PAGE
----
Nevertheless, it is not the end of your Surrogacy journey, as you need to bring your baby home, and without citizenship and baby’s passport it will be not possible to do. From this moment your Embassy process starts.

Embassy process

A child born outside Australia as a result of a surrogacy arrangement is eligible for Australian citizenship by descent if, at the time of their birth, they had a parent who was an Australian citizen.

Where there is no biological connection between an Australian citizen who is the intended parent and the child born through an international surrogacy arrangement, or where such a biological connection has not been satisfactorily established, it is necessary for an Australian citizen to provide other evidence to demonstrate that the Australian citizen was in fact the parent of the child at the time of the child’s birth.

Evidence of parent-child relationship

Evidence that the parent-child relationship existed at the time of the child’s birth may include, but is not limited to:

•           a formal surrogacy agreement entered into before the child was conceived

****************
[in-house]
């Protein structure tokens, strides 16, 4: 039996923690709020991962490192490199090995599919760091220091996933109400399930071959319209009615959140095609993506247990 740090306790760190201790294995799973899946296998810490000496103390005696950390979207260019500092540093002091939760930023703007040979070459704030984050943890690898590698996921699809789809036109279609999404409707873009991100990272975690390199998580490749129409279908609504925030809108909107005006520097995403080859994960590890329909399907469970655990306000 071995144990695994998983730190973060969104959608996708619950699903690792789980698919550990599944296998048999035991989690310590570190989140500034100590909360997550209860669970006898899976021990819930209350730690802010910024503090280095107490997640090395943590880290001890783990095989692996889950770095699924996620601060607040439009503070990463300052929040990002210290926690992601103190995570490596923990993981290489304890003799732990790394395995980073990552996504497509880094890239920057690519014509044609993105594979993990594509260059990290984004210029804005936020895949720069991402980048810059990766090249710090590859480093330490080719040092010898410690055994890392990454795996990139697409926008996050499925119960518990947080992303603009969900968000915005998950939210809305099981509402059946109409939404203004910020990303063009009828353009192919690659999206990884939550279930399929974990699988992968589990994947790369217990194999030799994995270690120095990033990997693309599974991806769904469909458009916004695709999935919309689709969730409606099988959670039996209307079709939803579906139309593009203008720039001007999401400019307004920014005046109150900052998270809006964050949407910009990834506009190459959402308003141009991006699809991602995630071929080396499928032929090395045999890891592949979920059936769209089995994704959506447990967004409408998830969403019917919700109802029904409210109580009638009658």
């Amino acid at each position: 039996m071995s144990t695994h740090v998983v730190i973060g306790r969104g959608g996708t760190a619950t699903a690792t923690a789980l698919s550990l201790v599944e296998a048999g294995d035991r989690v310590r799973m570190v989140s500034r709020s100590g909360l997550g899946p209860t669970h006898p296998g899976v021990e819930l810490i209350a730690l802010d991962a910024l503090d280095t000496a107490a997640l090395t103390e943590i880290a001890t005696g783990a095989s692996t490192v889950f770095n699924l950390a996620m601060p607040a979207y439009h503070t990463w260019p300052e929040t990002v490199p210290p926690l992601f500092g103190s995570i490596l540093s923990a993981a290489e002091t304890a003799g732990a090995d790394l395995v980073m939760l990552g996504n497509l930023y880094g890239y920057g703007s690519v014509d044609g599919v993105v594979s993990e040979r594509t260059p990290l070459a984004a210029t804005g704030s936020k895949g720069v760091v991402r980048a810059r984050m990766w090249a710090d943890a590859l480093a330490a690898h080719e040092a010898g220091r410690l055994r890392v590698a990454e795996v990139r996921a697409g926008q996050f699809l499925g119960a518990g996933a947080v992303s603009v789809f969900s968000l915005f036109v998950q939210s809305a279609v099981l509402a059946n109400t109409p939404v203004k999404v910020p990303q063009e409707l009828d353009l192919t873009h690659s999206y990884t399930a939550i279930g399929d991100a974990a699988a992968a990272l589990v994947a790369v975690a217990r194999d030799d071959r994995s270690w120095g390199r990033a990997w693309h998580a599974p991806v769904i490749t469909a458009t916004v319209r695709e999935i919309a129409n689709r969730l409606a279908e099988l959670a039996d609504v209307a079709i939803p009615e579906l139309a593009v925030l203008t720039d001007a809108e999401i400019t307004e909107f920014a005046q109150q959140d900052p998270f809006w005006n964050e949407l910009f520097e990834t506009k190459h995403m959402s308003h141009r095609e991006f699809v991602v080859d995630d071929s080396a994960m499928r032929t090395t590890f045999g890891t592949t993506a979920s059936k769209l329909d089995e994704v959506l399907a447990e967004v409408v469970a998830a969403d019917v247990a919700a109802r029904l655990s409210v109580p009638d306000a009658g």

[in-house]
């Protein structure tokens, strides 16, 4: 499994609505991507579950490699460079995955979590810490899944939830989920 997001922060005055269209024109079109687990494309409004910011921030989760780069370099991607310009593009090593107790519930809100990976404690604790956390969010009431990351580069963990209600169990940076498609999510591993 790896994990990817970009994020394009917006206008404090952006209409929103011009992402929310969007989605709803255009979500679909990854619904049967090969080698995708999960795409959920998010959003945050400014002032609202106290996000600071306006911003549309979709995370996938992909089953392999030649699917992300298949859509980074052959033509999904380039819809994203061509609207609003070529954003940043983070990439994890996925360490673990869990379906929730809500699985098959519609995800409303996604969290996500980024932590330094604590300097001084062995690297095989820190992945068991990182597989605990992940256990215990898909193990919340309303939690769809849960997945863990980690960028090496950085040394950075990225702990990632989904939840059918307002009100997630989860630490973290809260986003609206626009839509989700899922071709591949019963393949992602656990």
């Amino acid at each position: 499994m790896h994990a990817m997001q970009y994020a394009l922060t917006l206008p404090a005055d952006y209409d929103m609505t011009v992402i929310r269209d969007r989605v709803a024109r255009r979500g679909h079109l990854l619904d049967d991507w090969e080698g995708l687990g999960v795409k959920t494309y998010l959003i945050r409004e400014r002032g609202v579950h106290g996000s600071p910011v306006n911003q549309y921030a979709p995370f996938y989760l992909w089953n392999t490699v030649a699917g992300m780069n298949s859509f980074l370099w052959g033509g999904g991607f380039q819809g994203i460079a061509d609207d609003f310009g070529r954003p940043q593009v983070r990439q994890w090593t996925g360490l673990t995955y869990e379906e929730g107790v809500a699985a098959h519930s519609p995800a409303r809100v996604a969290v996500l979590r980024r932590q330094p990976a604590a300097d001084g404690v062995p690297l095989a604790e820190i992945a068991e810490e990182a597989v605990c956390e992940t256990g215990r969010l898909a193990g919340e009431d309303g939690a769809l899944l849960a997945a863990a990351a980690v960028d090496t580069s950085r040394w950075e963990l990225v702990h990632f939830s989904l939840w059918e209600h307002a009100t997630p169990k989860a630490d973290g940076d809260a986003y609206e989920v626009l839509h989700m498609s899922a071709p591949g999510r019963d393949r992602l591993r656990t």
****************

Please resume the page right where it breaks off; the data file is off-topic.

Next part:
•           lawful transfer of parental rights in the country in which the surrogacy was carried out to the Australian citizen before or at time of the child’s birth

•           evidence that the Australian citizen’s inclusion as a parent on the birth certificate was done with that parent’s prior consent

•           evidence that the Australian citizen was involved in providing care for the unborn child and/or the mother during the pregnancy, for example, emotional, domestic or financial support and making arrangements for the birth and prenatal and postnatal care

•           evidence that the child was acknowledged socially from birth or before birth as the Australian citizen’s child, for example, where the child was presented within the Australian citizen’s family and social groups as being the Australian citizen’s child.